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Department of Health to investigate whether incentives should be offered for good scores in metrics

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The Department of Health will consider whether financial incentives should be offered for achieving good scores in the new set of nursing quality measures or metrics – currently under development.

‘It’s something that we have talked about. I’d like to see it in action before taking any next steps,’ said David Foster, deputy chief nursing officer for England, in his first interview with Nursing Times since taking up office last week.

He said he had been invited to inspect an incentive project being pioneered since October by the North West strategic health authority (see box) as Nursing Times reported.

The North West SHA advancing quality project:

The pioneering system went live on 1 October across five hospitals in the SHA. It incentivises improvement across three quality indicator areas – clinical outcomes, patients reported outcome measures (whether patients’ quality of life has improved following surgery) and patient experience (patients’ own experience of the care provided)

These indicators deal with five common conditions and procedures – myocardial infarction, pneumonia, heart failure, hip and knee replacements, and heart bypass surgery

But Mr Foster said he was currently unsure about where boundaries between teams should be drawn under such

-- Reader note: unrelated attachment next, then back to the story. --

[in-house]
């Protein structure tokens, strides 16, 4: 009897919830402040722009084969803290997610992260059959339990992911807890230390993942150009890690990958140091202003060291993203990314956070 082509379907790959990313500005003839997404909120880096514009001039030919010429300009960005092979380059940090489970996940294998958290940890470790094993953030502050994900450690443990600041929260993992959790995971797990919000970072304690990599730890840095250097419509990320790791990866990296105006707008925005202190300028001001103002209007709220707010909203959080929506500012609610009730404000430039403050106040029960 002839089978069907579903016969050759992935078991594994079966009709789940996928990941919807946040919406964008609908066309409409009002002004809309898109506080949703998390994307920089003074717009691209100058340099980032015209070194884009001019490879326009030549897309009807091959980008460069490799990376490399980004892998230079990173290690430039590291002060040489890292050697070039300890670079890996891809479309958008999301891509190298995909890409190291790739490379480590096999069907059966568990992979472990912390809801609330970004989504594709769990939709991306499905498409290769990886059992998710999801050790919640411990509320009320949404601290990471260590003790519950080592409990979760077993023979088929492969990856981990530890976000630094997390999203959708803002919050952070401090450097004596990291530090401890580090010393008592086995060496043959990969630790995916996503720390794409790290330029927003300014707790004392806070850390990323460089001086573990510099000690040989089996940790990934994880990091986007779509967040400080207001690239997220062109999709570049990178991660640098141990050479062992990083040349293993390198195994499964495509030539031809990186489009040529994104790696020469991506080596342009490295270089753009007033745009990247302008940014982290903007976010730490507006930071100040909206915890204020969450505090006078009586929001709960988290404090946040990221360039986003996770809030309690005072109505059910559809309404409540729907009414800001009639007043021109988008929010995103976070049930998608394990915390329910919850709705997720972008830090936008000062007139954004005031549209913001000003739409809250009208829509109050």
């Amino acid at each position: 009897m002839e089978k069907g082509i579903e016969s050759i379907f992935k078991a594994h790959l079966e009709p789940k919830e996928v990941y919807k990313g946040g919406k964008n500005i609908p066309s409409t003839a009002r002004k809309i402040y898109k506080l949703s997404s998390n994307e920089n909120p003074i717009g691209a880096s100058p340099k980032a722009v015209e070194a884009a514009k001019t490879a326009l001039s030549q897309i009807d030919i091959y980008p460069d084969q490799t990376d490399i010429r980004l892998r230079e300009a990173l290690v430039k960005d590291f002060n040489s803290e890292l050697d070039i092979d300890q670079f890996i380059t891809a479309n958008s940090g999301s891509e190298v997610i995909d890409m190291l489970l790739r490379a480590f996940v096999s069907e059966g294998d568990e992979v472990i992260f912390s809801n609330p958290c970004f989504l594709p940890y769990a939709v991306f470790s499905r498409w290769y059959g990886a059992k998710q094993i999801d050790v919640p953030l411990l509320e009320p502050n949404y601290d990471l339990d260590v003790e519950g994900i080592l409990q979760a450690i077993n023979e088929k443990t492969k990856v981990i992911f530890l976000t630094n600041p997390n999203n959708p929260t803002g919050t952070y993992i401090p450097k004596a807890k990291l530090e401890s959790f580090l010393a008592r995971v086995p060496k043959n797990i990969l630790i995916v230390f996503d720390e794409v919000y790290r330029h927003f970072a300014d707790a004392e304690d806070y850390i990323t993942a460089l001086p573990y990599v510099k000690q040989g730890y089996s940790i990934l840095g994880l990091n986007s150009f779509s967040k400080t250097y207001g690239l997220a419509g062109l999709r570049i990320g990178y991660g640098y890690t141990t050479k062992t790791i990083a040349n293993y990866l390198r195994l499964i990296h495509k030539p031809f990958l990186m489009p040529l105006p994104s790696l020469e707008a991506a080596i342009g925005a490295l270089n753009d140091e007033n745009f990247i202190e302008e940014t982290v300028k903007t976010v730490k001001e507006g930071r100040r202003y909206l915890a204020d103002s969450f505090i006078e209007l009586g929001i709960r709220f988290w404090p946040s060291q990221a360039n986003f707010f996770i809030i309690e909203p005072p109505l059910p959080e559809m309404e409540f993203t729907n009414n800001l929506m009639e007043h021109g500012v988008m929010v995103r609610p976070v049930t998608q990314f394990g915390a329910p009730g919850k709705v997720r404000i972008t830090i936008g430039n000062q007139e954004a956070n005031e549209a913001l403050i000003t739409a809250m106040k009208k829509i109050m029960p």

a system.

‘What I wouldn’t want to see is a system that focuses on a few clinical staff who get the benefit and others don’t,’ he said. ‘I’m looking at models but with some caution and I’d like to see it in action and how well it’s working.’

According to the findings of a Nursing Times survey published last week, the profession is split over the question of incentives for metrics. The survey of 457 nurses revealed that more than half – 53% – were against the idea.

Mr Foster also acknowledged concerns highlighted by the survey over potential increases in paperwork created by metrics and how objectively they would be measured.

‘I recognise those sorts of fears,’ he said. ‘What I want quality metrics in nursing to be is a tool to improve practice, to implement change, to innovate new ideas. I don’t want it to be a management tool for people to be beaten up by.’

Mr Foster also said there is unlikely to be one national method set out for collecting metrics. ‘It’s people’s local circumstances that are really important. We’ll just give them the tools and the framework,’ he said.

‘I think what will engage nurses an awful lot is that their practice will enable them to exercise their leadership role and bring about change. It really is quite an exciting development if people aren’t fearful of it but can actually run with the benefits,’ he added.

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